Peace Region Entrepreneurs Join To Form Group

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“This region is and continues to be an area with more patents per capita than the rest of the province.”



It’s not unusual for Peace region agricultural producers to operate a side business for some off-farm income.

Usually, it involves the oilpatch and more than a few are manufacturing or fabricating operations. Because these are small operations across a wide geographic area, pooling their collective ideas and resources isn’t easy.

When a survey of 20 fabricators from rural and urban areas across northwest Alberta last summer illustrated a lack of cohesiveness, it fell to the Peace Region Economic Development Alliance (PREDA) to initiate change.

“There were no instances where companies with similar technical assets combined forces to bid on a contract that was too big for either one to handle individually,” the survey reported. That was just a piece of the problem, reports Lloyd Sherk, now project co-ordinator for this rural industry networking group christened the Peace Region Manufacturers Association (PeRMA).

Getting organized

The group held an organizational meeting April 8 in Fairview. A steering committee with representatives from nine companies as well as PREDA will determine the group’s direction and priorities.

Sherk has been at work for months contacting manufacturers from as far south as Grande Cache to as far north as Manning to get a feel for what this niche sector needs to grow.

“That has been endorsed both by the people I’m meeting in the field as well as PeRMA’s steering committee,” said Sherk. “It’s important this be a group that can provide leadership and resources to rural manufacturers and community leaders, allowing them to collaborate on larger-scale projects, supply chains, value chains and shared technologies.”


Also on Sherk’s to-do list is research into federal and provincial government regulations regarding manufacturing and developing a communications strategy that will include a website.

“Helping these companies become more economically viable through an effective, dynamic and grassroots network is key,” he said. That may take the form of helping individual companies bring a product to market or facilitate connections between two or more companies that could then take on larger projects. Sometimes, it could be as simple as just getting the word out regarding upcoming conferences or industry news.

“Our mandate is to nurture initiatives that will benefit the rural region while developing industry in our local communities,” Sherk says.

Addressing key concerns

Addressing key concerns such as keeping and attracting skilled tradespeople is key to PeRMA’s objectives. Sherk said this may involve presentations in high schools to raise awareness of the well-paying opportunities in the trades fields. When it comes to new hires, the typical farm hand is a sought-after employee, adds Sherk. “He usually has his fingers in a lot of things, from heavy equipment operation, mechanics and welding, to name a few.”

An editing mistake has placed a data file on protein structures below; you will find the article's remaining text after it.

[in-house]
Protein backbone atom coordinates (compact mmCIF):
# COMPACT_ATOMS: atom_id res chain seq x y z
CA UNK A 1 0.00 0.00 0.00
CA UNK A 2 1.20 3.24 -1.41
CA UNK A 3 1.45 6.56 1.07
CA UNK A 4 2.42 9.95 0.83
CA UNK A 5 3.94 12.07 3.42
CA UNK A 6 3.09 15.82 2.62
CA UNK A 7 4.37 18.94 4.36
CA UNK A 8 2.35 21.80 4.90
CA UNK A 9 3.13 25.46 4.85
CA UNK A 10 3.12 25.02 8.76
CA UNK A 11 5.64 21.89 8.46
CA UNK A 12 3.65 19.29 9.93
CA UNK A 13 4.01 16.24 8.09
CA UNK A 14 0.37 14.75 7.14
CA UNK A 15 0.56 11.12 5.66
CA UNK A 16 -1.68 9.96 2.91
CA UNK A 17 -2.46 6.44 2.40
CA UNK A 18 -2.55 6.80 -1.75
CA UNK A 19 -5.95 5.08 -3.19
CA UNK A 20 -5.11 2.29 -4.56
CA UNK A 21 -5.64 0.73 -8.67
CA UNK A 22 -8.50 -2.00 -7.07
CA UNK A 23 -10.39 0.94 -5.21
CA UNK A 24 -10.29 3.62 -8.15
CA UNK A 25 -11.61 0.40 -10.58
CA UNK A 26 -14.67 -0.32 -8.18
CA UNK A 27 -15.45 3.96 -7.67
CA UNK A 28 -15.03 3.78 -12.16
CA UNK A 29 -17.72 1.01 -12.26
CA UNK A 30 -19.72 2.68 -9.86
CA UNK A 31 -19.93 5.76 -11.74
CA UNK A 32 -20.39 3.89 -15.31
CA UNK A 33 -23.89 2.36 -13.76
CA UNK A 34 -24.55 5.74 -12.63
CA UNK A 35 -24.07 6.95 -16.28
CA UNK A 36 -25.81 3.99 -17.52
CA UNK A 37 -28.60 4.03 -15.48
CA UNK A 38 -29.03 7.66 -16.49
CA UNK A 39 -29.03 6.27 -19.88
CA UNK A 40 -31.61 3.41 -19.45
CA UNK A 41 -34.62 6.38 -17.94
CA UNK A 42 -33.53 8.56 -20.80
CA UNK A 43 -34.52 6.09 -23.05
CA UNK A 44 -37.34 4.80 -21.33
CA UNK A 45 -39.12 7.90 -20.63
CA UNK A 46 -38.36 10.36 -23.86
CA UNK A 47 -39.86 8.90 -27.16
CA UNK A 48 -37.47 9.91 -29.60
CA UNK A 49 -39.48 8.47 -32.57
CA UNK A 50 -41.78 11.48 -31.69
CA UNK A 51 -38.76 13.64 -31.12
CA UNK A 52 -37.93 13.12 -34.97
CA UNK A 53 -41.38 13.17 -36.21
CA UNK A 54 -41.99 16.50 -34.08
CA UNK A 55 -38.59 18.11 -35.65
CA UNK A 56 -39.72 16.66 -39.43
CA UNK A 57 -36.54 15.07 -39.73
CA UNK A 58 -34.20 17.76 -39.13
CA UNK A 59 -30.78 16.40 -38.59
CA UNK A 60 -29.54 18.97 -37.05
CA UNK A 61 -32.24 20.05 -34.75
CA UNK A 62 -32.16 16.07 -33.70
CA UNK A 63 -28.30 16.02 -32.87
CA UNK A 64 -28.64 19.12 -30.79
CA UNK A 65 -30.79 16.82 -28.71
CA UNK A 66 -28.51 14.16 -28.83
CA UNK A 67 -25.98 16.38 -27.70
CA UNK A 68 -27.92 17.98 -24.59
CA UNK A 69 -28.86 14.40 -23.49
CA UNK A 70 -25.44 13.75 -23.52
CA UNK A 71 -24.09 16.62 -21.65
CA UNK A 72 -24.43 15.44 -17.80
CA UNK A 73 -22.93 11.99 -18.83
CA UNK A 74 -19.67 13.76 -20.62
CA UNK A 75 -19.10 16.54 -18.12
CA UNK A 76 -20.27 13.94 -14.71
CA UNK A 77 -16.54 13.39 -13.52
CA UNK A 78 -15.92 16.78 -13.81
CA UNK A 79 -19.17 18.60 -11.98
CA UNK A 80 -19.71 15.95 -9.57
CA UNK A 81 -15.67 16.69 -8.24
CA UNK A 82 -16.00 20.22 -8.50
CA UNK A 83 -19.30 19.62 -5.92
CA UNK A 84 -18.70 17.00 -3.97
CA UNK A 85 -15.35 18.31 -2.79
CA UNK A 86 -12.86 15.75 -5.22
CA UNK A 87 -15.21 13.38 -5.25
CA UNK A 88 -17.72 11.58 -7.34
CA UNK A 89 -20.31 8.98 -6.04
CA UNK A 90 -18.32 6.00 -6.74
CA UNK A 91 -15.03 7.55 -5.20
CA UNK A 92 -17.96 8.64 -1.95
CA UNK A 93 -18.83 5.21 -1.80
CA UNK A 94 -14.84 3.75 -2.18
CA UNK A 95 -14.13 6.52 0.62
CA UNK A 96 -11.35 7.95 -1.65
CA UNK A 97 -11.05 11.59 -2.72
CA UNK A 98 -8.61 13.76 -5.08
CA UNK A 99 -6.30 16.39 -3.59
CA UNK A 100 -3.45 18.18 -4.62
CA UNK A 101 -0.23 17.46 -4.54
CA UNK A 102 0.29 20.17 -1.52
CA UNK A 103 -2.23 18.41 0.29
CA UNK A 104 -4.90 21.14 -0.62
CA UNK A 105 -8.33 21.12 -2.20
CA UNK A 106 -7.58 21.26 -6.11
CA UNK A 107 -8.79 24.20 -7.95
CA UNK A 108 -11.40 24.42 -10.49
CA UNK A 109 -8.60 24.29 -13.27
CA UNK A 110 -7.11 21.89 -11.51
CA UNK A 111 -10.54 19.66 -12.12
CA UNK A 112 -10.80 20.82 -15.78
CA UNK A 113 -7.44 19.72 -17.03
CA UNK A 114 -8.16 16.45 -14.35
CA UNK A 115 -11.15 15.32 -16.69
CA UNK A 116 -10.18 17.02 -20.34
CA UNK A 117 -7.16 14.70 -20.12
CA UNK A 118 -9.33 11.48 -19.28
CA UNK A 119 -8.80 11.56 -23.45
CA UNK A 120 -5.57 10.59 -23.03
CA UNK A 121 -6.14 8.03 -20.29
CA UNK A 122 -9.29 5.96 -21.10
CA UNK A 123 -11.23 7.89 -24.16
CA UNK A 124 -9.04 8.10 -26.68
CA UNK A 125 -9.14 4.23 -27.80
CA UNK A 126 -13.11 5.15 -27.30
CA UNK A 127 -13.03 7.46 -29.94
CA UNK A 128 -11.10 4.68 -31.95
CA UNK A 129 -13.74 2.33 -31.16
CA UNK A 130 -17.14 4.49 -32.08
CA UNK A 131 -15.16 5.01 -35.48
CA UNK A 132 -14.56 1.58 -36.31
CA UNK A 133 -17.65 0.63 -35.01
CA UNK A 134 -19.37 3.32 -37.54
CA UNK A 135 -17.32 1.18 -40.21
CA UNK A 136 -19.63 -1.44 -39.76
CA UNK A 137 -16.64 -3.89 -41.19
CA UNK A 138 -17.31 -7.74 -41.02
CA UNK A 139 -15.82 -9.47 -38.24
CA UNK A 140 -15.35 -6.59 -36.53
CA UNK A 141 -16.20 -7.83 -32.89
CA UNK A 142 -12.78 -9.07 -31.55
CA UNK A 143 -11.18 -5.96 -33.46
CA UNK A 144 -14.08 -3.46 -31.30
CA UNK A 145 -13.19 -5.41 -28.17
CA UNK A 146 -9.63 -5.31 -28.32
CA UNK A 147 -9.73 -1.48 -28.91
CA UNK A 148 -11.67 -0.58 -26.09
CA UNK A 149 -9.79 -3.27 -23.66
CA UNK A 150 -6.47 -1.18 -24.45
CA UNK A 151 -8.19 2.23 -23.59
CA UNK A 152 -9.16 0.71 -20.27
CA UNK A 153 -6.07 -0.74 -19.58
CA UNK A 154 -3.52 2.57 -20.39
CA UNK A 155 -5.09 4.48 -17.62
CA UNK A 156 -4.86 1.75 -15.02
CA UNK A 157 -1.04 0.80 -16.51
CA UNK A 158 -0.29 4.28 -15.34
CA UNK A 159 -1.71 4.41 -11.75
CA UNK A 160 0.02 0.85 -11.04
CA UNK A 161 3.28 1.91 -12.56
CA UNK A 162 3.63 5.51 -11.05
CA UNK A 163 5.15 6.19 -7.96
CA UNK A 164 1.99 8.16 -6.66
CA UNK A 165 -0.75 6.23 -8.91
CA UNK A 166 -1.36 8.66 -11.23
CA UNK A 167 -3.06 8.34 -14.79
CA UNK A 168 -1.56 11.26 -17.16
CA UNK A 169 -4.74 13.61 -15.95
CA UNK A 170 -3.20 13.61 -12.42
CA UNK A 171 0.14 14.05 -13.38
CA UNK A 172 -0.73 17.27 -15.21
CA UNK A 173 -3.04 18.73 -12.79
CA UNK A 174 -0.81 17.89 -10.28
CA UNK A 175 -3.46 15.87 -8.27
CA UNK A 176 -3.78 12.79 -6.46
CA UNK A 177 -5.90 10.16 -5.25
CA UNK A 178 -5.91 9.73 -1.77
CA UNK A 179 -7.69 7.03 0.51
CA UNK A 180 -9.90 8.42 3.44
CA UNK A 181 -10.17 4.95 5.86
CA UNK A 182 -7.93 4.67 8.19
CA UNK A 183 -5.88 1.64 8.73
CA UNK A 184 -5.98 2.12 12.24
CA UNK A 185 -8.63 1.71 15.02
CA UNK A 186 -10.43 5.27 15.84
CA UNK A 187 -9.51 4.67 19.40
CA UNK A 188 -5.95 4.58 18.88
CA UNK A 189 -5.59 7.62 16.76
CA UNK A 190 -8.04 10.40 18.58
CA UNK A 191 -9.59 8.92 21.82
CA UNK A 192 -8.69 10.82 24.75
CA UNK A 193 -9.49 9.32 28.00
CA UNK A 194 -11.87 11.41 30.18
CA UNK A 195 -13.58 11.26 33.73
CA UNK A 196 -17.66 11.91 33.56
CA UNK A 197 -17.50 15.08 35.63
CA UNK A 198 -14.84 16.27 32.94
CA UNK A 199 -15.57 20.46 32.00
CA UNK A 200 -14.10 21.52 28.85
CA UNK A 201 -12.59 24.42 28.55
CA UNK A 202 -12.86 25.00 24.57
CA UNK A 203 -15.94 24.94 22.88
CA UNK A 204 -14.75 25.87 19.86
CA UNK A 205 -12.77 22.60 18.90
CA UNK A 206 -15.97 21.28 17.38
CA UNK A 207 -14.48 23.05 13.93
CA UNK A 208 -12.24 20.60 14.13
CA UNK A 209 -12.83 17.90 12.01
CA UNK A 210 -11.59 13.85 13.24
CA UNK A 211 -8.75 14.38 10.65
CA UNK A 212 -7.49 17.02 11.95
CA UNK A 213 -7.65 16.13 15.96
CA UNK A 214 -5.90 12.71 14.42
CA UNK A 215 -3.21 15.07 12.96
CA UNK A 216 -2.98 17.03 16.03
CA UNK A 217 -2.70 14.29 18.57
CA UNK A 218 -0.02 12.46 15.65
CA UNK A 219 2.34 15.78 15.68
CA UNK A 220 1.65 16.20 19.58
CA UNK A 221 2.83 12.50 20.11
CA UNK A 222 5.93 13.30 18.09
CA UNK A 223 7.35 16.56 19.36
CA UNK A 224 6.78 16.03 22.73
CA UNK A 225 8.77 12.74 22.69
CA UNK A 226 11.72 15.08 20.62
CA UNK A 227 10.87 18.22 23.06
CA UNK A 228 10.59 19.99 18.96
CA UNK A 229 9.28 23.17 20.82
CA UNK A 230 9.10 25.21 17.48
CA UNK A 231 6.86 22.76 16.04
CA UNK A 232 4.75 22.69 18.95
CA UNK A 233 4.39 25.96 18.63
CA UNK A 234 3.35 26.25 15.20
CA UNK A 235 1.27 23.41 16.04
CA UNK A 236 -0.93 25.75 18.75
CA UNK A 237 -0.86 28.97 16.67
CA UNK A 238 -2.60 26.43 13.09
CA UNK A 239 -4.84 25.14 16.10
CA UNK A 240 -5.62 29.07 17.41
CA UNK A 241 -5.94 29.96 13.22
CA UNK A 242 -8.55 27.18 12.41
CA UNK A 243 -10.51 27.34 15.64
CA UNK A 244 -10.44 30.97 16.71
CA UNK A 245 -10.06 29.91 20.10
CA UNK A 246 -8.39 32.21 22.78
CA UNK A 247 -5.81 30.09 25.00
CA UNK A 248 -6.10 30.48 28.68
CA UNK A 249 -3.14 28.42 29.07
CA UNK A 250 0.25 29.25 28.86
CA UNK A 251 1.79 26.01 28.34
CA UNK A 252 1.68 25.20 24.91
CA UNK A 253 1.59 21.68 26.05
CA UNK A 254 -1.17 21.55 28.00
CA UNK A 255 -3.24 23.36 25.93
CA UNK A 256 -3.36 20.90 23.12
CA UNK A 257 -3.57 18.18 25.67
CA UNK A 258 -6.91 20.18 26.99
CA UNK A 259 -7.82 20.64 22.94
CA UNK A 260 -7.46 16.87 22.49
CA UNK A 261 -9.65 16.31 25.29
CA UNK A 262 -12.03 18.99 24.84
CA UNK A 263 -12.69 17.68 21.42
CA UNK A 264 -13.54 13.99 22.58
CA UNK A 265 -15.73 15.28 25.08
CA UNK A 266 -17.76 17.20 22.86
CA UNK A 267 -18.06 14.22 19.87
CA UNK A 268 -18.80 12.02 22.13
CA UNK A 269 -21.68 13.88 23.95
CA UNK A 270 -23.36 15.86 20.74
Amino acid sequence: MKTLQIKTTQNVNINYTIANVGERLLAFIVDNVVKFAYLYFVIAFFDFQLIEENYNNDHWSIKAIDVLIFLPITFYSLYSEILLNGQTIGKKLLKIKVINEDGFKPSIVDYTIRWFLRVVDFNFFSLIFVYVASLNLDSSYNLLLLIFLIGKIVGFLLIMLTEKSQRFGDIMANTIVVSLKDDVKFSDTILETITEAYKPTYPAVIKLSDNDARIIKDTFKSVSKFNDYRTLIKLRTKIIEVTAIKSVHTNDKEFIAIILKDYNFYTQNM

In the coming months, Sherk will continue his work on the ground, continuing to make contact with manufacturers and fabricators across northwestern Alberta. Being 400 kilometres from Edmonton creates an obstacle, but also an opportunity, says Sherk.

Creative isolation

It’s that geographic isolation, he says, that has spurred the ingenuity and enterprise evident here since the Peace was first settled a century ago. “If they couldn’t buy it, they made it,” Sherk said. “Fixing equipment, tweaking existing machines or designing entirely new ones was the norm.”

Whether it was a root rake or breaking plow, companies were built on some of these kinds of great ideas, he adds. “This region is and continues to be an area with more patents per capita than the rest of the province,” says Sherk. “I’ve heard it bandied about that 40 per cent of Alberta’s patents in 2006 came from this region, with only five per cent of the population.”

For now, PeRMA plans to target metal fabricators and manufacturers. By early next year, its scope will spread to wood manufacturers, food and agricultural producers, plastics and windows manufacturers. Reception for the initiative has been good, says Sherk. “I’m being told it’s about time.” PeRMA is supported by the Peace Region Economic Development Alliance and Alberta Agriculture.

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